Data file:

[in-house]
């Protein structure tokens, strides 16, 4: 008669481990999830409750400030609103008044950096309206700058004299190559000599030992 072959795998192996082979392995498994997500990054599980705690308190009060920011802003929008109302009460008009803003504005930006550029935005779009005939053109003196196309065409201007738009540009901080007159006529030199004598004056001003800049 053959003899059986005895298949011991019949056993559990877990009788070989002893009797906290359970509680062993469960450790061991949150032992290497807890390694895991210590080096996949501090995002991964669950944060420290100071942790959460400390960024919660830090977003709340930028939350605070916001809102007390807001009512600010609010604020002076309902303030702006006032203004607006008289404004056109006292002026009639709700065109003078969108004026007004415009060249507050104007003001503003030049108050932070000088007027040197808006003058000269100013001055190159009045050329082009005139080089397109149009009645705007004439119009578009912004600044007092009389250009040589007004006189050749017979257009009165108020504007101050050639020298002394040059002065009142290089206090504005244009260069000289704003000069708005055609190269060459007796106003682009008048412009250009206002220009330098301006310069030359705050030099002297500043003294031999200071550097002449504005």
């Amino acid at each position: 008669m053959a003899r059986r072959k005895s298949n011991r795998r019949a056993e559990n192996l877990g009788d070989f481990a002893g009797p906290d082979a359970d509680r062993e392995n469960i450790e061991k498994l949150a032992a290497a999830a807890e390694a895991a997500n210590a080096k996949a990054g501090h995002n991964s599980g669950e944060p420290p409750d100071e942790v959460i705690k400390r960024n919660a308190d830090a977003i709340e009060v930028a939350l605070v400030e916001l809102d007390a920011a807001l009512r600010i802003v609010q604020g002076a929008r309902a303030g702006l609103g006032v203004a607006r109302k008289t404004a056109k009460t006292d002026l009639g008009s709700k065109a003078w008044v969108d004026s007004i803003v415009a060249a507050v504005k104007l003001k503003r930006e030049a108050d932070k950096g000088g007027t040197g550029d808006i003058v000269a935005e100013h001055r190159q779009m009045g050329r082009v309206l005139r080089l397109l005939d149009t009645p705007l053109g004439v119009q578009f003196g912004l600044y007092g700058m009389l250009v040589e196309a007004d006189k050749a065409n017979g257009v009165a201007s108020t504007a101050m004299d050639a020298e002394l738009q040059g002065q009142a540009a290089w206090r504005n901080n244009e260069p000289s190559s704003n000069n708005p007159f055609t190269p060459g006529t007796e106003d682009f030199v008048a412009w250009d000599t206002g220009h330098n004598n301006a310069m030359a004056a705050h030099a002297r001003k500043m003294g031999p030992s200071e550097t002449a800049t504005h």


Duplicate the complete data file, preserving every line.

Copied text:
[in-house]
């Protein structure tokens, strides 16, 4: 008669481990999830409750400030609103008044950096309206700058004299190559000599030992 072959795998192996082979392995498994997500990054599980705690308190009060920011802003929008109302009460008009803003504005930006550029935005779009005939053109003196196309065409201007738009540009901080007159006529030199004598004056001003800049 053959003899059986005895298949011991019949056993559990877990009788070989002893009797906290359970509680062993469960450790061991949150032992290497807890390694895991210590080096996949501090995002991964669950944060420290100071942790959460400390960024919660830090977003709340930028939350605070916001809102007390807001009512600010609010604020002076309902303030702006006032203004607006008289404004056109006292002026009639709700065109003078969108004026007004415009060249507050104007003001503003030049108050932070000088007027040197808006003058000269100013001055190159009045050329082009005139080089397109149009009645705007004439119009578009912004600044007092009389250009040589007004006189050749017979257009009165108020504007101050050639020298002394040059002065009142290089206090504005244009260069000289704003000069708005055609190269060459007796106003682009008048412009250009206002220009330098301006310069030359705050030099002297500043003294031999200071550097002449504005």
């Amino acid at each position: 008669m053959a003899r059986r072959k005895s298949n011991r795998r019949a056993e559990n192996l877990g009788d070989f481990a002893g009797p906290d082979a359970d509680r062993e392995n469960i450790e061991k498994l949150a032992a290497a999830a807890e390694a895991a997500n210590a080096k996949a990054g501090h995002n991964s599980g669950e944060p420290p409750d100071e942790v959460i705690k400390r960024n919660a308190d830090a977003i709340e009060v930028a939350l605070v400030e916001l809102d007390a920011a807001l009512r600010i802003v609010q604020g002076a929008r309902a303030g702006l609103g006032v203004a607006r109302k008289t404004a056109k009460t006292d002026l009639g008009s709700k065109a003078w008044v969108d004026s007004i803003v415009a060249a507050v504005k104007l003001k503003r930006e030049a108050d932070k950096g000088g007027t040197g550029d808006i003058v000269a935005e100013h001055r190159q779009m009045g050329r082009v309206l005139r080089l397109l005939d149009t009645p705007l053109g004439v119009q578009f003196g912004l600044y007092g700058m009389l250009v040589e196309a007004d006189k050749a065409n017979g257009v009165a201007s108020t504007a101050m004299d050639a020298e002394l738009q040059g002065q009142a540009a290089w206090r504005n901080n244009e260069p000289s190559s704003n000069n708005p007159f055609t190269p060459g006529t007796e106003d682009f030199v008048a412009w250009d000599t206002g220009h330098n004598n301006a310069m030359a004056a705050h030099a002297r001003k500043m003294g031999p030992s200071e550097t002449a800049t504005h």